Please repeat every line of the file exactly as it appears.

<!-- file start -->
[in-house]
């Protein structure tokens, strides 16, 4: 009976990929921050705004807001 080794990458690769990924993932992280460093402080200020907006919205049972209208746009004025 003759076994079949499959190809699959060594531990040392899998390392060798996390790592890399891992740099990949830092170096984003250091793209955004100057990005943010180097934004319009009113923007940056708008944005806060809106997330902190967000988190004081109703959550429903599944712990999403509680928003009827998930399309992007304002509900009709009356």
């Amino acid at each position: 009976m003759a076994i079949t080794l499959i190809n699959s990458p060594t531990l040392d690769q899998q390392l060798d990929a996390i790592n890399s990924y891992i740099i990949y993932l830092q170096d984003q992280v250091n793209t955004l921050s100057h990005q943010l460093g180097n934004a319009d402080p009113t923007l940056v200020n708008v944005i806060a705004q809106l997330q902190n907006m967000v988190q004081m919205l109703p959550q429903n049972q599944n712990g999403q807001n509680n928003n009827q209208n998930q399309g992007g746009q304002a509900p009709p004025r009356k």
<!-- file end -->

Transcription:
[in-house]
């Protein structure tokens, strides 16, 4: 009976990929921050705004807001 080794990458690769990924993932992280460093402080200020907006919205049972209208746009004025 003759076994079949499959190809699959060594531990040392899998390392060798996390790592890399891992740099990949830092170096984003250091793209955004100057990005943010180097934004319009009113923007940056708008944005806060809106997330902190967000988190004081109703959550429903599944712990999403509680928003009827998930399309992007304002509900009709009356």
């Amino acid at each position: 009976m003759a076994i079949t080794l499959i190809n699959s990458p060594t531990l040392d690769q899998q390392l060798d990929a996390i790592n890399s990924y891992i740099i990949y993932l830092q170096d984003q992280v250091n793209t955004l921050s100057h990005q943010l460093g180097n934004a319009d402080p009113t923007l940056v200020n708008v944005i806060a705004q809106l997330q902190n907006m967000v988190q004081m919205l109703p959550q429903n049972q599944n712990g999403q807001n509680n928003n009827q209208n998930q399309g992007g746009q304002a509900p009709p004025r009356k």